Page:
When You Eat A Lot Of Fats Every Day, This Is What Happens To Your Body

Fat has long been one of the more controversial types of nutrients. Is it good for you? Diets ranging from the long-ago Atkins to the still trendy keto seem to advocate consuming loads of whipped cream, butter, cheese, etc., although of course these days those dairy products all have to be 100 percent natural, organic, grass-fed, and produced by cows who sign affidavits giving their informed consent to being milked. Still, it wasn't too long ago that low-fat diets were king, and we were told to avoid even formerly innocuous foods like peanut butter, almonds, egg yolks, and avocados as if they carried the dreaded fat plague and would instantly clog your arteries if you so much as looked at them.

In order to clear up some of the myths surrounding dietary fat, Mashed spoke with Alicia Galvin, RD, a resident dietitian for Sovereign Laboratories. She also works with the Dallas-based functional medicine clinic Carpathia Collaborative. Functional medicine, according to the website, is a holistic approach that tries to address health problems by promoting wellness throughout the body rather than just relying on drugs or surgery that address just one specific issue. Needless to say, proper nutrition is a vital part of such whole-body treatment, and Galvin broke down for us just how important dietary fat (both good and bad) plays in determining our health.

What are the different types of fats?

Galvin explains that there are four main types of fats: saturated, polyunsaturated, monounsaturated, and trans fats. She says the "good healthy fats" are those of the polyunsaturated and monounsaturated varieties and can be found in avocados, olives, nuts, seeds, salmon, and sardines. The bad fats are trans fats or oxidized fats (which she explains have been "exposed to excessive heat and broken down to free radicals," something that is "very damaging to the body's tissues"), which is the type of fat found in fried foods, processed baked goods, and desserts, as well as snack crackers and chips. Galvin calls these trans fats "the worst type of fat to consume" and advises that they "should be avoided completely."

Saturated fats, according to the American Heart Association, are the ones that come from most types of meat other than seafood and are also found in dairy products. When it comes to how healthy they are, saturated fats could be described as a chaotic neutral nutrient. For some of us, they are fine if consumed in moderation, but other people find that eating saturated fats can lead to high cholesterol levels. Galvin notes that "genetics can play a role as to what degree saturated fats affect you."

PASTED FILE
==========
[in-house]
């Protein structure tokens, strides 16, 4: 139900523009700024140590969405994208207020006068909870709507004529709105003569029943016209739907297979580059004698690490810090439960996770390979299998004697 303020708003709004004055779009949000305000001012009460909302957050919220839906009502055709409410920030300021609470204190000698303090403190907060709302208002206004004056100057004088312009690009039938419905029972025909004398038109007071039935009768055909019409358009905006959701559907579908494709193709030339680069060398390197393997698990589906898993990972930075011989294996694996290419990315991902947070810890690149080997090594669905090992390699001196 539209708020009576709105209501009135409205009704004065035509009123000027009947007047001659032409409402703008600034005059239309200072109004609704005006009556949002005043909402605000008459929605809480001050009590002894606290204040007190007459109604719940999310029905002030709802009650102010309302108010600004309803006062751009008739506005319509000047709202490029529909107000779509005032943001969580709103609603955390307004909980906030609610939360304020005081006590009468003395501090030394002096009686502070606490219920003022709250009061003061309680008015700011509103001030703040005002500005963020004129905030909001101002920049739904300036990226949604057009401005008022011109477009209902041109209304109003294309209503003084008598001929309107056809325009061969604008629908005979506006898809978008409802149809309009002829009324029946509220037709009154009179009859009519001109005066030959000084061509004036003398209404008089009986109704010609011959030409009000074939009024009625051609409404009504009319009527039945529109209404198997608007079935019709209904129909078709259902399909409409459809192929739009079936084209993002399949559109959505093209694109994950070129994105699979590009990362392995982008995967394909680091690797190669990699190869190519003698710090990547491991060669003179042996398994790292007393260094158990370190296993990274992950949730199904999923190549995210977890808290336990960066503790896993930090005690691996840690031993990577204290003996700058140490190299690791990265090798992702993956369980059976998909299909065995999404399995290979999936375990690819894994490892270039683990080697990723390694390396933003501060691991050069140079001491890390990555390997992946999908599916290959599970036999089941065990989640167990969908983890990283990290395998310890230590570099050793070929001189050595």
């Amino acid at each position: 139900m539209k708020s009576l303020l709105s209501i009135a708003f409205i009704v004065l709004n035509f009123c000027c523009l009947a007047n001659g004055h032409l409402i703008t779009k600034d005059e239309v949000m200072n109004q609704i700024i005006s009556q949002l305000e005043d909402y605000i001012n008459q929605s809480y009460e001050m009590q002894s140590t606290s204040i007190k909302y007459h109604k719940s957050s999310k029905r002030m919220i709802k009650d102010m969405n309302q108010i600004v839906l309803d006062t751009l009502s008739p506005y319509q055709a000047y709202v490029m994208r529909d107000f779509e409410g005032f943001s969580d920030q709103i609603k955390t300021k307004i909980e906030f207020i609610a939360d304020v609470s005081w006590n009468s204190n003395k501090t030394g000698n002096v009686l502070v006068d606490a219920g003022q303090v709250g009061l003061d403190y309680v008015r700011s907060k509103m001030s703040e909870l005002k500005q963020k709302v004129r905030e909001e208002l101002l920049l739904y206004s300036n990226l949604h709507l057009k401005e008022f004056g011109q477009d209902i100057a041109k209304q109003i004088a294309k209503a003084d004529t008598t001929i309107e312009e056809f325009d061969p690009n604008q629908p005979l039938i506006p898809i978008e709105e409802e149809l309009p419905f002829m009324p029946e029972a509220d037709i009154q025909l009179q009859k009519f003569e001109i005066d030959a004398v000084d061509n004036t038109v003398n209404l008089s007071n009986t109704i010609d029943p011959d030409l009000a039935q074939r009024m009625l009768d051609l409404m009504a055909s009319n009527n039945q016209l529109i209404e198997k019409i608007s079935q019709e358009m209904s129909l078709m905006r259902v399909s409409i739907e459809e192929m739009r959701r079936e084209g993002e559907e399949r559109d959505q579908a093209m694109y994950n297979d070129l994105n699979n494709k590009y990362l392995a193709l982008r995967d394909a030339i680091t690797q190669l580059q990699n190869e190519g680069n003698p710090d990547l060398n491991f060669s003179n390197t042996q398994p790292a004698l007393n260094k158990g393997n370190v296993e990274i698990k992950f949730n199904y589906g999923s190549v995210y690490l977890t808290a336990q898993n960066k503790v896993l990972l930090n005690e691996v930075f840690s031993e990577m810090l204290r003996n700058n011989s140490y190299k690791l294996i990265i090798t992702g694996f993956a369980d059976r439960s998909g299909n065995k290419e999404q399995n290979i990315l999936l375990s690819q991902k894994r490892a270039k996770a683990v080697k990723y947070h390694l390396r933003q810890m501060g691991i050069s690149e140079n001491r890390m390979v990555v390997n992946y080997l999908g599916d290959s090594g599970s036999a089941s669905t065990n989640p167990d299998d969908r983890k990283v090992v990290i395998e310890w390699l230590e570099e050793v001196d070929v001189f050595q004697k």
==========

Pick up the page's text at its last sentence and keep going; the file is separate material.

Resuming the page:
What can healthy fats do for your body?

Assuming that you are eating a diet high in the good types of fat, all kinds of wonderful things could be happening to your body. Galvin says that the best types of fat, which you can add to your diet as easily as switching to cooking with olive oil or adding a few servings of fatty fish to your weekly menu, offers a number of health benefits. "These foods with healthier fat profiles," she tells us, "can help to lower the risk of heart disease, stabilize blood sugar levels, [and] reduce inflammation." What's more, they may even be able to help prevent us from overeating, as these foods also "provide satiety," which is that comfortable feeling of a full (but not too full) belly.

How do unhealthy fats affect you?

If, on the other hand, your diet is high in all the wrong kinds of fats (hello, daily drive-thru habit!), then you may be letting yourself in for all kinds of trouble. We already know that greasy junk food can lead to weight gain, and it can also age skin, aggravate arthritis, and may even lead to depression. Galvin also notes that foods with high levels of trans fats "are known to significantly increase the risk of cardiovascular disease" and also that they "promote inflammation and can increase the risk of cancers."

Luckily, many food companies, even manufacturers of fast foods and other snack products, have cut way back on their use of trans-fats over the past few years, and as of 2018, a ban on the use of artificial trans fats (via The Washington Post) went into effect that eliminates much of this trouble-causing substance from our nation's food supply. While this doesn't mean that you now have the go-ahead to live off potato chips, ice cream, and Mickey D's fries, you'll at least be getting fat in a slightly healthier way.

How much fat should you allow in your diet?

While Galvin has a zero-tolerance policy regarding trans-fats (not to mention that, unless you're mainlining margarine, you've likely cut way back on your consumption of these without even knowing), she says "there is no reason to limit your healthy fat intake unless you have a medical reason to," citing as examples conditions that may require reduced-fat diets, gallbladder removal, or pancreatic disease. She says that, barring a doctor's advice to the contrary, "fats should be a regular part of the diet on a daily basis and included with every meal."

As to how much fat your meal should contain, Galvin recommends about two tablespoons of a heart-healthy oil or nut butter, half an avocado, 1/4 cup of seeds or nuts, or 1/2 cup of olives. She says these can serve as snacks as well as meals and should be consumed as often as possible because "fats play a critical role in helping with brain health, cholesterol synthesis which is needed for proper hormone levels, cell membrane integrity, and vitamin D synthesis" and also "help...to keep blood sugar balanced and appetite steady." If weight loss or maintenance is a concern, you'll still need to keep an eye on your calories intake there aren't too many high-fat, low-calorie foods (though eggs aren't too bad), but there's no need to count fat grams as long as most of your fat is the good kind.